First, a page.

The Math and Money behind Reparations

Ideas and Issues

Greenville        Several candidates have indicated in very general terms that they are sympathetic to reparations, including Senators Warren, Sanders, and Booker, and former HUD Secretary Julian Castro.  That doesn’t mean it’s coming, but perhaps there will start being some meat on these bones.

Several scholars have tried to put some math to the question, and it’s an interesting exercise.   There are roughly 44 million African-Americans in the United States.  Estimates indicate that 30 million could likely document a direct tie through relatives to slavery.

As you can tell, we’re already narrowing the field.  The shadow of slavery persists to this day for black Americans, regardless of blood ties to the evil institution.  This has been documented in looking at the segregation in housing, education, and opportunity that lingers over the last 150 years.  Nonetheless, the estimates are in the trillions inclusive of all of the damage in creating a caste society from the one where slavery dominated.  The South is an ongoing case study.

Other scholars do the math back to the broken promise of “40 acres and a mule” to those emancipated during the Civil War.  The promise was real, and the history is tragic.  In 1865, General William T. Sherman promised 40 acres and a mule as the Civil War wound down, redistributing a huge tract of Atlantic coastline to black Americans.  President Abraham Lincoln and Congress gave their approval and soon 40,000 freedmen in the South began to plant.  With Lincoln’s assassination, his successor Andrew Johnson rescinded the order and returned the land to the former owners.  Congress made another attempt at compensation, but Johnson vetoed it.  Later Johnson was the first president to be impeached, but that hardly makes us even for the damage he did in upending Reconstruction and the prospects of our country taking a different path.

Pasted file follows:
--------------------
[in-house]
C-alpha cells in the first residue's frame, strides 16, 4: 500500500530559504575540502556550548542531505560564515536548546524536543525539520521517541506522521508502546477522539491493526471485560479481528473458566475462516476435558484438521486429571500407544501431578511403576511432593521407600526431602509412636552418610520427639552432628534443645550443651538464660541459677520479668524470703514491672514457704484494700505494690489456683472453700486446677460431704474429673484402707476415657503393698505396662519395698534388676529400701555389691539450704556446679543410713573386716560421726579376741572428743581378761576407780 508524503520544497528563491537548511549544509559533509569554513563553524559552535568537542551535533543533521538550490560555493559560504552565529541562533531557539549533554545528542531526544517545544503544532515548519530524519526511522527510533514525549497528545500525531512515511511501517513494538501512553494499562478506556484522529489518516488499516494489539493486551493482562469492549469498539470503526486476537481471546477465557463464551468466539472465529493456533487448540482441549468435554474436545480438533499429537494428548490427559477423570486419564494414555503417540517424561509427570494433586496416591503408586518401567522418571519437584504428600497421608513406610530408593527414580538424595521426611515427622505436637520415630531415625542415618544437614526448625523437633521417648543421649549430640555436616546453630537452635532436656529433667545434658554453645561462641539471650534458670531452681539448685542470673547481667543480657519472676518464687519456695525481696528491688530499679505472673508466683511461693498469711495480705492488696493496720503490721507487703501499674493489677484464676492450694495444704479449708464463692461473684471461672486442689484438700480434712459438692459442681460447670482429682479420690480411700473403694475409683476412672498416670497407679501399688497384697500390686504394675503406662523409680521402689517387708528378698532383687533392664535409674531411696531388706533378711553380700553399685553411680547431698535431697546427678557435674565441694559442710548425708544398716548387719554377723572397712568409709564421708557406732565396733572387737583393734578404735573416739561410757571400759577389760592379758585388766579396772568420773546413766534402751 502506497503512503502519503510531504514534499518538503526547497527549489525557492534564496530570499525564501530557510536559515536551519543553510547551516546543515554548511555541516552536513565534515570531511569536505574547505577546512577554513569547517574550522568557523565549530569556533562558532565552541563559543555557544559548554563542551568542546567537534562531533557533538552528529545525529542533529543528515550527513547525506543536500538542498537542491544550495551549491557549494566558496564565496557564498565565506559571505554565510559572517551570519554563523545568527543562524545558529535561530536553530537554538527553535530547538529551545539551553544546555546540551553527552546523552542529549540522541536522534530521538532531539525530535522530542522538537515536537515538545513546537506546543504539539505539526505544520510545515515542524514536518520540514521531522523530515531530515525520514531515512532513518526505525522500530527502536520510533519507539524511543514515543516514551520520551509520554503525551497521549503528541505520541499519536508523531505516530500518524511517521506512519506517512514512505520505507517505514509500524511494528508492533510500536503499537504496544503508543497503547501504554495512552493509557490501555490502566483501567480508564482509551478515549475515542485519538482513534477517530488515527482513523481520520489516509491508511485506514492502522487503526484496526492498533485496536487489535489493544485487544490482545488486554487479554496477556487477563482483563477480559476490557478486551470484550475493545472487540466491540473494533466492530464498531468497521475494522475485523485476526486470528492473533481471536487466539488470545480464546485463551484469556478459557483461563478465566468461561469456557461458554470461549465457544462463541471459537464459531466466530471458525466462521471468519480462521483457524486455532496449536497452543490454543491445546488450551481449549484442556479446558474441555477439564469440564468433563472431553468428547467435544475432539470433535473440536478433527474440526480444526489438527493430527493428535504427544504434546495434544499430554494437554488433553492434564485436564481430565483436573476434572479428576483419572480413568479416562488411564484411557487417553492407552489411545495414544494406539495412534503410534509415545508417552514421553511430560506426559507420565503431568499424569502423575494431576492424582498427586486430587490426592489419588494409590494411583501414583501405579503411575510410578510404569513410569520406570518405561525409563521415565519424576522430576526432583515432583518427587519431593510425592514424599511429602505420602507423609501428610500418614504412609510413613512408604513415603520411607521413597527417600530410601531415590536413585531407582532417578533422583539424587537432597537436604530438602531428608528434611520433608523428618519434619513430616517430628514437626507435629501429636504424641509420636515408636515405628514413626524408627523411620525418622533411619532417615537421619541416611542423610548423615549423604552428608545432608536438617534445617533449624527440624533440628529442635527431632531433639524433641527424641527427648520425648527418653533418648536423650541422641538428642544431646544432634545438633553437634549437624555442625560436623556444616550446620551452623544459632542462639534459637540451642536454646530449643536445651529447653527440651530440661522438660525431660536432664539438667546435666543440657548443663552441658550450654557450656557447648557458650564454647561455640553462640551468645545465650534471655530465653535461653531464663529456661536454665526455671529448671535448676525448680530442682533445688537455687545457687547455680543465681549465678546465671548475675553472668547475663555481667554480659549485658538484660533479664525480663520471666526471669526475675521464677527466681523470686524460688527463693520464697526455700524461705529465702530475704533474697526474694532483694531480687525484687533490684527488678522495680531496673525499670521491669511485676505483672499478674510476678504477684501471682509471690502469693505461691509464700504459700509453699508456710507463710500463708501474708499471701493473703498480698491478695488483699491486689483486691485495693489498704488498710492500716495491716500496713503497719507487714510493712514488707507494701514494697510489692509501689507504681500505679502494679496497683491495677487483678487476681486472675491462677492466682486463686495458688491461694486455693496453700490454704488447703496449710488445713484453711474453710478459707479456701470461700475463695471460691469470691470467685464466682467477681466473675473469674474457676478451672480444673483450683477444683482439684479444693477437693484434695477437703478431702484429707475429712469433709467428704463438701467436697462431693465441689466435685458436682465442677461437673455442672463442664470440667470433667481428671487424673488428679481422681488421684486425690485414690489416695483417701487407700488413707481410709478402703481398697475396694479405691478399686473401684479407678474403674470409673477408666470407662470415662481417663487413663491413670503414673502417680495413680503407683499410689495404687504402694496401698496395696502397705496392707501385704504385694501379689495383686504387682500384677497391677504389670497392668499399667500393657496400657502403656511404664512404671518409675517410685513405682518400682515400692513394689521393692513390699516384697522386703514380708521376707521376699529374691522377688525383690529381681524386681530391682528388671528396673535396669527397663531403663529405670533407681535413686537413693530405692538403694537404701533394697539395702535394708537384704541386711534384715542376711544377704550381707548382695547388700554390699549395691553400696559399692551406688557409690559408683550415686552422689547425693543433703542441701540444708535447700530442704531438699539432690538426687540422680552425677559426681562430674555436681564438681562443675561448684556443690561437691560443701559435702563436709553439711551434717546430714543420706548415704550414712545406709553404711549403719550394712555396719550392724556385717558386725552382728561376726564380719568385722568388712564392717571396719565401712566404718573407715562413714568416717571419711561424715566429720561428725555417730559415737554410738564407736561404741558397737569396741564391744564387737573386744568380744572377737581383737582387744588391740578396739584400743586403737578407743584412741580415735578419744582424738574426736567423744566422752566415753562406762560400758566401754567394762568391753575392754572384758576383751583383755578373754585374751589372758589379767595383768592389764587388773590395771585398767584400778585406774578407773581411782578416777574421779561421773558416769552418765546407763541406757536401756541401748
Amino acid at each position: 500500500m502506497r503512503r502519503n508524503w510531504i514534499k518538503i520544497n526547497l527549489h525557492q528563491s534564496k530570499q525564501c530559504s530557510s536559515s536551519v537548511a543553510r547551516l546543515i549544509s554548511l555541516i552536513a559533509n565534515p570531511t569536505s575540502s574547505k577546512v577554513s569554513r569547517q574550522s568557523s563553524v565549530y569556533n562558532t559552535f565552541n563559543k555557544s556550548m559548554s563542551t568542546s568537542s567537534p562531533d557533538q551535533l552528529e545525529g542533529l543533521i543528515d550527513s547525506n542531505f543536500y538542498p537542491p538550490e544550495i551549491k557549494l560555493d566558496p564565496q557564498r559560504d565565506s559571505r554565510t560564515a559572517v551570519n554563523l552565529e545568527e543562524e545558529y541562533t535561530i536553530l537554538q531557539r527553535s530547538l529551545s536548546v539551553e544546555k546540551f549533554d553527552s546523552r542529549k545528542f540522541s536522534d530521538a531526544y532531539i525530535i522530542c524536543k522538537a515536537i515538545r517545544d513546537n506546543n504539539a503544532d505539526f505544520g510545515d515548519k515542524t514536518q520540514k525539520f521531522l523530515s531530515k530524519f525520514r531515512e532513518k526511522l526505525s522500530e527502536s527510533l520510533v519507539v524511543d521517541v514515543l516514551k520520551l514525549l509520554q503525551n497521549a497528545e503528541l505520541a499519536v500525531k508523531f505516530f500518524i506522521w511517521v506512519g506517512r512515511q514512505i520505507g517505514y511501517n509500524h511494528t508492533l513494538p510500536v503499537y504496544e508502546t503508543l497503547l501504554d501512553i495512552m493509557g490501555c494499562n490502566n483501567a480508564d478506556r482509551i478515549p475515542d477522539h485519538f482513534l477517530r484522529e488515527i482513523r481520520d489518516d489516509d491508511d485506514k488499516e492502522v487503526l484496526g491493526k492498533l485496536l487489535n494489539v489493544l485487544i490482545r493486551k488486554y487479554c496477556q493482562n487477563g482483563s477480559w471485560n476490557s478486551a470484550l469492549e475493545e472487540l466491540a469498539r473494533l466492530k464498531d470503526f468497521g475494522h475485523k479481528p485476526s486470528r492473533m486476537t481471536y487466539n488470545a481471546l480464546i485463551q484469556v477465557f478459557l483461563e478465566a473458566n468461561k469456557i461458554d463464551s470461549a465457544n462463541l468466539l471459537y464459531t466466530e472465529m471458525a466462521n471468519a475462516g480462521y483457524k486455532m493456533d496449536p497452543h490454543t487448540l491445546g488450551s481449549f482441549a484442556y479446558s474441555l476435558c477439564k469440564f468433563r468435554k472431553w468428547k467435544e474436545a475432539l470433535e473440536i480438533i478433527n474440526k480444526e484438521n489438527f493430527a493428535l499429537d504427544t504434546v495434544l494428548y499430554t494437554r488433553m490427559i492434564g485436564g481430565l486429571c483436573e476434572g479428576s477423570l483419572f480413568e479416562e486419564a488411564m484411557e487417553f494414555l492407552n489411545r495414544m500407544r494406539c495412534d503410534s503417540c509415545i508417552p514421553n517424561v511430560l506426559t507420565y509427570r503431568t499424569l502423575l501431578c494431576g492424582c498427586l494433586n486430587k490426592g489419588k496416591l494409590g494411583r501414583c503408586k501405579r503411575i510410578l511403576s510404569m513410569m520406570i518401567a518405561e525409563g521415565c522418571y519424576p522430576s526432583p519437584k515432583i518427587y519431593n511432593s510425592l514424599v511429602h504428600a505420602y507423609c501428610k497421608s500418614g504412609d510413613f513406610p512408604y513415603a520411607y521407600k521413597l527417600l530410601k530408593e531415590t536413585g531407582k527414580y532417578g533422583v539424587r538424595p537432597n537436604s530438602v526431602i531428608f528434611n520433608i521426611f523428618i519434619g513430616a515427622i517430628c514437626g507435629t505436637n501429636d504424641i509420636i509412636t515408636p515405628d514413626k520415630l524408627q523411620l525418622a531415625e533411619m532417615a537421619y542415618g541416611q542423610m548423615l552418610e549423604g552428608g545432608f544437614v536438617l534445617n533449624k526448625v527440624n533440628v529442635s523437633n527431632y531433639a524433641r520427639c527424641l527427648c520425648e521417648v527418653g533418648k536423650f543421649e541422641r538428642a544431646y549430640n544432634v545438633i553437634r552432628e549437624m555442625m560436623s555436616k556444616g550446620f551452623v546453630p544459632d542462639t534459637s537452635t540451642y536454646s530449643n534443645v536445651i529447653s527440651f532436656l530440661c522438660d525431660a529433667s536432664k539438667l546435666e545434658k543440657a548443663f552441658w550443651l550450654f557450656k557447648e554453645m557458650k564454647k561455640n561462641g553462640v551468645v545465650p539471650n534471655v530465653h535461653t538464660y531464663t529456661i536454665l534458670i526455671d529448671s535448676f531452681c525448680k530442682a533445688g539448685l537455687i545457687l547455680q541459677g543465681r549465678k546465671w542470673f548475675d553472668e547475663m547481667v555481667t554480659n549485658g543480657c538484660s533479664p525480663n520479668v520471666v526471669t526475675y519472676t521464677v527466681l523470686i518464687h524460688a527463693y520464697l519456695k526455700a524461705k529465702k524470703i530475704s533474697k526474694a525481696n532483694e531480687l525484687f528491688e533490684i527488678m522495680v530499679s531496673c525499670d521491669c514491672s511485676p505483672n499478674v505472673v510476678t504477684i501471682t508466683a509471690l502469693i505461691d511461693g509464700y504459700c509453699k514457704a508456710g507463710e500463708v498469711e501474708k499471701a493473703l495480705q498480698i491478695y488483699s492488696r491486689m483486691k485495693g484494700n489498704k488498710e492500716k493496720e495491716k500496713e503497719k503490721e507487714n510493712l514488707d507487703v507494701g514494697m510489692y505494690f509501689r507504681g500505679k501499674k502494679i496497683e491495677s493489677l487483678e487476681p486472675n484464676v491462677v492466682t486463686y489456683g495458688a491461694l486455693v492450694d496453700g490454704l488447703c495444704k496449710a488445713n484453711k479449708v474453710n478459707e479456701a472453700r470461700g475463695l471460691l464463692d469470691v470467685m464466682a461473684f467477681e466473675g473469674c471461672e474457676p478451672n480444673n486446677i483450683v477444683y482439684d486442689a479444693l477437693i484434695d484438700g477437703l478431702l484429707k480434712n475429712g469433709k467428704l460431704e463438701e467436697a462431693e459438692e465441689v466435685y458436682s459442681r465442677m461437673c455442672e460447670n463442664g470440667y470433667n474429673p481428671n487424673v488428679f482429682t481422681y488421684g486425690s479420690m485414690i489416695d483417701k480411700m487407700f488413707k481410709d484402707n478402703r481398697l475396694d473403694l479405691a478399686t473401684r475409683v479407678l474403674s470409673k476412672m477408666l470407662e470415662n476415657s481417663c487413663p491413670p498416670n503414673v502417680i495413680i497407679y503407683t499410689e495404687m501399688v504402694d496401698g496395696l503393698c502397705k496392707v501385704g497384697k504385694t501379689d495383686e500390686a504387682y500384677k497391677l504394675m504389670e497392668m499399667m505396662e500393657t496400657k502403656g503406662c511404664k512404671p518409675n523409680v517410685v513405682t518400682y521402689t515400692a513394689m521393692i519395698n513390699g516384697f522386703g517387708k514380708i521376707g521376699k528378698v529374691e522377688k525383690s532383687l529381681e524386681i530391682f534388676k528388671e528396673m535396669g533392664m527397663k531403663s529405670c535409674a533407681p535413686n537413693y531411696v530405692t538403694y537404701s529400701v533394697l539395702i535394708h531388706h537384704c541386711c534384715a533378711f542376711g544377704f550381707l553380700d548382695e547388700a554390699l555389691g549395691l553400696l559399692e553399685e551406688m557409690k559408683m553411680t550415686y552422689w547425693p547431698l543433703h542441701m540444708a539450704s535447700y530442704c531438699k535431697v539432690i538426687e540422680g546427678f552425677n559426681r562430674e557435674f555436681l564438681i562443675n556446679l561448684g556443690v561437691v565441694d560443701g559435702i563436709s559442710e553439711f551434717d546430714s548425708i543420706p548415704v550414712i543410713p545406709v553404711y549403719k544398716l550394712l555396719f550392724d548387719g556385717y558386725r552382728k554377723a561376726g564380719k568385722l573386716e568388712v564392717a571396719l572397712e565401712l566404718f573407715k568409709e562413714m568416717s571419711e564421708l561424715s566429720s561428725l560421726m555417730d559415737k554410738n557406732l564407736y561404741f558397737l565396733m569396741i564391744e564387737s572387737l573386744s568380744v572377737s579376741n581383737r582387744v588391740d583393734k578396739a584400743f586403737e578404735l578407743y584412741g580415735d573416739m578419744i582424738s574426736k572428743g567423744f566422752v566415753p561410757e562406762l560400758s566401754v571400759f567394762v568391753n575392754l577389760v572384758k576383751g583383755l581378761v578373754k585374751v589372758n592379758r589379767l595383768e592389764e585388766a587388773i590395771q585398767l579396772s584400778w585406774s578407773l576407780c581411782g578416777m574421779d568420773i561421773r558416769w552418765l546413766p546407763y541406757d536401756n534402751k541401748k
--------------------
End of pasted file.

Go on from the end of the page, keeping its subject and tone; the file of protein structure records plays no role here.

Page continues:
Some scholars look at the math as the value of 40 acres and a mule over these many years with inflation until today.  The math behind that promise made and then retracted would give the 30 million on the low end of the reparation’s calculation about $70,000 a person under such a reckoning.  That’s big money, but it seems too little to offset the weight of time or balance inequality over generations.  Given the relative lack of citizen wealth in African-American families compared to white families, it would be huge, but somehow not necessarily a game changer.  $70,000 grant wouldn’t be enough necessarily to move next door to the upper middle class.  It might pay for some student loans and a down payment on something, but it wouldn’t end job and housing discrimination.  I’m not saying anyone would look a gift horse in the mouth and walk away from the money, I’m just saying it wouldn’t change the game between winners and losers and achieve equality.  It would be a start though if accompanied by equal commitments around long-term development in education, housing, and job opportunity.

Of course, a couple of trillion is a bite in the butt of the budget, and that could make all of these promises vague.  Committees would be formed.  Studies would be made.  Nero would fiddle. Rome would burn.

The good news is that reparations is becoming part of the political conversation.  We need to make sure this doesn’t end up at the layaway counter.  We need this to be a pay now and pay more later deal.


Please enjoy Chris Shiflett – Welcome To Your First Heartache

Thanks to KABF.